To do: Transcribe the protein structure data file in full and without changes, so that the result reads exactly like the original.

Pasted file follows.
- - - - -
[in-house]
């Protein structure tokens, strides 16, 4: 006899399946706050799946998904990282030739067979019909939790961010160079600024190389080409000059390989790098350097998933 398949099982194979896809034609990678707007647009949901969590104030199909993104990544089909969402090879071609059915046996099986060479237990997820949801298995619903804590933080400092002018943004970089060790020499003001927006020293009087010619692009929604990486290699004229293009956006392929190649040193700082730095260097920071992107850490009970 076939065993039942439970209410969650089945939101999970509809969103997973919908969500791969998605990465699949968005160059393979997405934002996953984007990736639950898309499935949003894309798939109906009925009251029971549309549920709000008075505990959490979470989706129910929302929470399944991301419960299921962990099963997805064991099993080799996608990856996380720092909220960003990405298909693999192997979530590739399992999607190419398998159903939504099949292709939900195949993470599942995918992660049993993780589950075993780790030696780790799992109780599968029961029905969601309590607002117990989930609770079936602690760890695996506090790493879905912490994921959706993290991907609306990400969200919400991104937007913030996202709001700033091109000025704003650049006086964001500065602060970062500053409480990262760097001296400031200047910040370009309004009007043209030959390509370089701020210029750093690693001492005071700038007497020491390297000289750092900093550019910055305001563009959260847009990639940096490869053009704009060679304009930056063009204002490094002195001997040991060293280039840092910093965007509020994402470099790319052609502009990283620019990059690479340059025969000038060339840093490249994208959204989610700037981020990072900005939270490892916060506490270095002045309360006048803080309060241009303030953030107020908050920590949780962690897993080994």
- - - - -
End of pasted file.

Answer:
[in-house]
């Protein structure tokens, strides 16, 4: 006899399946706050799946998904990282030739067979019909939790961010160079600024190389080409000059390989790098350097998933 398949099982194979896809034609990678707007647009949901969590104030199909993104990544089909969402090879071609059915046996099986060479237990997820949801298995619903804590933080400092002018943004970089060790020499003001927006020293009087010619692009929604990486290699004229293009956006392929190649040193700082730095260097920071992107850490009970 076939065993039942439970209410969650089945939101999970509809969103997973919908969500791969998605990465699949968005160059393979997405934002996953984007990736639950898309499935949003894309798939109906009925009251029971549309549920709000008075505990959490979470989706129910929302929470399944991301419960299921962990099963997805064991099993080799996608990856996380720092909220960003990405298909693999192997979530590739399992999607190419398998159903939504099949292709939900195949993470599942995918992660049993993780589950075993780790030696780790799992109780599968029961029905969601309590607002117990989930609770079936602690760890695996506090790493879905912490994921959706993290991907609306990400969200919400991104937007913030996202709001700033091109000025704003650049006086964001500065602060970062500053409480990262760097001296400031200047910040370009309004009007043209030959390509370089701020210029750093690693001492005071700038007497020491390297000289750092900093550019910055305001563009959260847009990639940096490869053009704009060679304009930056063009204002490094002195001997040991060293280039840092910093965007509020994402470099790319052609502009990283620019990059690479340059025969000038060339840093490249994208959204989610700037981020990072900005939270490892916060506490270095002045309360006048803080309060241009303030953030107020908050920590949780962690897993080994």